China: making the right strategic choices

02 Dec 2009|Added Value

Tim LedgardAs anyone who has set foot in the world’s largest potential market knows – it’s a land of great contrasts. And many contradictions. The complexity of just about everything can be overwhelming.  Especially when it comes to making the difficult decisions that are so important to creating and implementing great strategy. Choosing your big bets and deciding where to focus your investments can be daunting.

And standard research doesn’t always help.  Marketing Directors and CEO’s continue to puzzle over the retail audit and brand data that just don’t tie up with the last round of focus groups and monthly sales performance figures. Things move quickly in the world’s fastest growing economy but surely not that fast!

At Oracle Added Value we recently conducted a proprietary study which looks at brand behaviour across 10 brand categories, linked to trends and consumer typologies. It has depth, going down from 1st to 4th tier cities, across all geographic areas and with a 20 city spread. And its conclusions help to provide the missing link in making the right strategic choices.

It’s clear that ‘how’ and ‘what’ people buy differs a lot across the country. The key question is why? So many models have tried to explain this by focusing on simple explanations like city tier or regionality. More recent models suggest that there are clusters of cities which reflect different buying behaviour across the country.

From a marketing point of view, it is easy to forget how young the Chinese consumer market really is. 20 years ago there was no effective national distribution network and local products were the only ones available. Even if these products were advertised on TV, they didn’t have personalities – they weren’t really brands. They stressed their functional properties and were somewhat commoditized. Every market sector had multiple players each of whom had local strongholds across China’s many regions. Hardly any brands had national presence.

The first real “branded” players to arrive in each sector were invariably multinationals hungry for the opportunity to cash in on the world’s most populous market. They advertised heavily when TVR’s were cheap and CCTV coverage was dominant.  Few cities or regions had their own TV channels. Local brands soon responded both with product innovations and their own distinctive positionings.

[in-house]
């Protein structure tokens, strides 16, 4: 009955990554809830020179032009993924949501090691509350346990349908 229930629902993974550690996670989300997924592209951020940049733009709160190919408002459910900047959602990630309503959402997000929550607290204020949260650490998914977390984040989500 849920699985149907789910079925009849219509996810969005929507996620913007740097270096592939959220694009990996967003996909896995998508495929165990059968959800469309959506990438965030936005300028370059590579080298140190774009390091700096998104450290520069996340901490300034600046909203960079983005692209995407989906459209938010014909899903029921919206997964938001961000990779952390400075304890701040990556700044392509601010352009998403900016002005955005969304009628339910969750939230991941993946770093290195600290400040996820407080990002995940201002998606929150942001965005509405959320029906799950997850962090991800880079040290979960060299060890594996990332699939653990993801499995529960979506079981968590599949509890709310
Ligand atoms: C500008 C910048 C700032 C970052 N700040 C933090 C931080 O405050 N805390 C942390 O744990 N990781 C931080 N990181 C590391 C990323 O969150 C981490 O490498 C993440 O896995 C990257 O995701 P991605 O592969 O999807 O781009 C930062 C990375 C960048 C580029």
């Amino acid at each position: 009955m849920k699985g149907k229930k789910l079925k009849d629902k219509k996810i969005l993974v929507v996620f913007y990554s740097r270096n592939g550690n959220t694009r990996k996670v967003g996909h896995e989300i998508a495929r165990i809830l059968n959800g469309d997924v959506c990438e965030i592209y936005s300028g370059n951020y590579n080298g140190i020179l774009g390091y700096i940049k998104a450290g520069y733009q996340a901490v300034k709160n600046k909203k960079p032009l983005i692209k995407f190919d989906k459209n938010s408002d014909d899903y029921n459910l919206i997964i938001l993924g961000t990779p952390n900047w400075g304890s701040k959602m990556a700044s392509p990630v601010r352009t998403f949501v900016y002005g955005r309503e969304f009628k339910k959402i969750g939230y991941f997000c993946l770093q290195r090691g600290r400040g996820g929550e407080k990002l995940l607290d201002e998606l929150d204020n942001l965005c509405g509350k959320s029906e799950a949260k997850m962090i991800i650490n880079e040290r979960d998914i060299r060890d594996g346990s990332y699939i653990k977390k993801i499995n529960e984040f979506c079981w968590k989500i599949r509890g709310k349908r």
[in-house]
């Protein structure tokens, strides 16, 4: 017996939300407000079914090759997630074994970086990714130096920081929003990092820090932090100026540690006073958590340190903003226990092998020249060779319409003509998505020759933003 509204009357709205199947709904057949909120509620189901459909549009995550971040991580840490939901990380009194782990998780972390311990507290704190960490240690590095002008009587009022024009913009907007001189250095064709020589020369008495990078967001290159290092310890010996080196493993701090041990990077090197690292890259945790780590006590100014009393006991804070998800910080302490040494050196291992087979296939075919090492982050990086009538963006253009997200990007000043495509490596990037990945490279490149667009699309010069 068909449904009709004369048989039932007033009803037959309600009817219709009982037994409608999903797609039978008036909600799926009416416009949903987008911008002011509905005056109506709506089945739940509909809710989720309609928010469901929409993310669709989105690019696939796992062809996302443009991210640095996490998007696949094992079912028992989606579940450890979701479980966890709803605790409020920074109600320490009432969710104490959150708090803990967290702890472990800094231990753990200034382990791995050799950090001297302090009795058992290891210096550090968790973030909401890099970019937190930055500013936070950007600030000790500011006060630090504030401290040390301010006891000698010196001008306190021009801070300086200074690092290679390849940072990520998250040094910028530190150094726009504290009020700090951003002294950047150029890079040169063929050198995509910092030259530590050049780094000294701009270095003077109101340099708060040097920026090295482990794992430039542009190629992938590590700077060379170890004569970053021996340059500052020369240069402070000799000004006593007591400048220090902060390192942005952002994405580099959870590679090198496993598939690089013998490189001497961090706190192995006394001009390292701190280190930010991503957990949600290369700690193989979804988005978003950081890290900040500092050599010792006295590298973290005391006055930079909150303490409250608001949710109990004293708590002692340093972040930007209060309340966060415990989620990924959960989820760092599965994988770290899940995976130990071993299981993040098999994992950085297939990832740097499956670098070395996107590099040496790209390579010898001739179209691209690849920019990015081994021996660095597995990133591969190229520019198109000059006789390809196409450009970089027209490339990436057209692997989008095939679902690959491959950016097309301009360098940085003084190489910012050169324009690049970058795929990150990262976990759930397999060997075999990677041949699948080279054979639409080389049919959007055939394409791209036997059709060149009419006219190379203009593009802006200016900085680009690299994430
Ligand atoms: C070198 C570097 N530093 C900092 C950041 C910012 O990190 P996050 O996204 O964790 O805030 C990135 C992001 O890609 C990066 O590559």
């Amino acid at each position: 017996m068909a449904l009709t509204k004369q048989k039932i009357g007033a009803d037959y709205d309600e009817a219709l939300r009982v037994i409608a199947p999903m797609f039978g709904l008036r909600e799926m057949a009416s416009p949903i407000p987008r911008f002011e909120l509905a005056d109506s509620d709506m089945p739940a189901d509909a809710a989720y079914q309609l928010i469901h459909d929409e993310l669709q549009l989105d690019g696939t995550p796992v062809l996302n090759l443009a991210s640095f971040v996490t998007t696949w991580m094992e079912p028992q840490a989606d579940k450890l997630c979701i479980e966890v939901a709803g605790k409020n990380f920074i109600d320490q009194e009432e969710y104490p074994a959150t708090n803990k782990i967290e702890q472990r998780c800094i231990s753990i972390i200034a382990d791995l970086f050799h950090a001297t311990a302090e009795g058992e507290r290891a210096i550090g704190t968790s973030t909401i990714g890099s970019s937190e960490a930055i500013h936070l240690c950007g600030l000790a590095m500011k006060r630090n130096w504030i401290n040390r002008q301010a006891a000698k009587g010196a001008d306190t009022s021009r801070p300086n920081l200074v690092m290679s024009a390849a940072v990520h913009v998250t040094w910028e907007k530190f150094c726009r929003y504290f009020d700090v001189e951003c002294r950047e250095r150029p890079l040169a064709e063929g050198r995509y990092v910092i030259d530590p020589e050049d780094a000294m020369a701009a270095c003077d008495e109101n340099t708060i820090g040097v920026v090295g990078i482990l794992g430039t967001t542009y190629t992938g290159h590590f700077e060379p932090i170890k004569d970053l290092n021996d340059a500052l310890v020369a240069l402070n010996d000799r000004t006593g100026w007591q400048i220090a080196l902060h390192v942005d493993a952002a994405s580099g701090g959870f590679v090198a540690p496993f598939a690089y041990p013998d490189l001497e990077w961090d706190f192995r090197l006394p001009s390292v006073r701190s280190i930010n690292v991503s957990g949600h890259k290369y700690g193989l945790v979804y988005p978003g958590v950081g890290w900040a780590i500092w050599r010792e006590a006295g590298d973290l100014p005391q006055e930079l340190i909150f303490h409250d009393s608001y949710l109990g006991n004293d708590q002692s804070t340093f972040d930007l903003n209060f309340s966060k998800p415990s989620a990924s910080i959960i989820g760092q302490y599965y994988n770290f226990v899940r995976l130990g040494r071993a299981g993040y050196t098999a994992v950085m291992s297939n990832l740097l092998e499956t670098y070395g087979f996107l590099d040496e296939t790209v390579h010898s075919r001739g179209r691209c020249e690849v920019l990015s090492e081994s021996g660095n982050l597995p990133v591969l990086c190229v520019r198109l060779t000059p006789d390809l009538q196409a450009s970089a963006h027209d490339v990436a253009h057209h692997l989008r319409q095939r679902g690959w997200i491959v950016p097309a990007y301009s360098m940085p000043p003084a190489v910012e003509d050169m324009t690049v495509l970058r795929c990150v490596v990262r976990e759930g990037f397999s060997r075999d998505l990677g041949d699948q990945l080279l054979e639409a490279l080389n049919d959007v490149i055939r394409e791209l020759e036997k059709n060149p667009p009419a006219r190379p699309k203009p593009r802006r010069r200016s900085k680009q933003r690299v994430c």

Depending on which brands were doing what – and where – consumers in different regions had different understanding of what was good, what was new and what was “out”. This has helped build the differences in consumer brand buying behaviour we see today across the country.

We believe that it’s easy to over claim the amount of differences that have been caused by the above and underplay the timeless Chinese consumer truths that brands can tap into. Regionality is important as it paints the competitive context. What brands have been available, what communications on pack and advertising have “taught” consumers about the category, and what brands and formats the retail trade structure has favoured. The difference in the relative wealth of different regions across China should also not be overlooked.

City tiers also play a role as attitudes vary widely between them across many factors. The current state of urban development & investment, positive momentum, incomes and job opportunities all help shape these crucial differences. However in a given region across the city tiers Chinese Techtonics predicts that in time these changes will lessen. This is driven primarily by 2 factors: the power of the internet to create more homogeneity across the tiers (which statistically is proven in the 15-24 yr old audience); and the increasing wealth and changing economic performance as the lower tiers play catch up.

In most markets brands need to distribute their brands and communicate their consumer promises across a physical geography. For different brands in different sectors the way you look at your “map of the market” should take into account all the issues raised above. Where there is more added value than cost in making a change in the marketing strategy, modifying positioning, running different TV ads, having a different product mix – they should be made!

We believe that over time the market will stabilize. Lowering distribution costs, maturing markets and the ability of the leaders in each segment to capitalize on their natural advantages will see consolidation within categories.

So where should you focus your brand investments to maximize your returns today? Think hard about what you are doing across a region or cluster of cities – how you can maximize the effectiveness of your communications across not only the Tier 1&2 cities but also the rapidly growing tier 3 & 4 cities. Look for the commonalities in attitudes and behaviours that effect consumers’ behaviour and drives engagement in your category and for your brand (at the expense of your competition).

Success we believe will come to those who:

  1. understand the core underlying Chinese consumer truths in their category (focus on the deep commonalities not the “easy to get to” differences)
  2. have a clear picture of what has contributed to different perceptions in different regions and city tiers caused by how brands and the market have developed that category in that region.
  3. have the confidence to take risks and modify their strategies to different target audiences (geographic, demographic and psychographic) where the cost of so doing is less than the benefit that can be attained

To find out more about Chinese Techtonics, contact Tim Ledgard or Kelvin Ma at Oracle Added Value, Shanghai.

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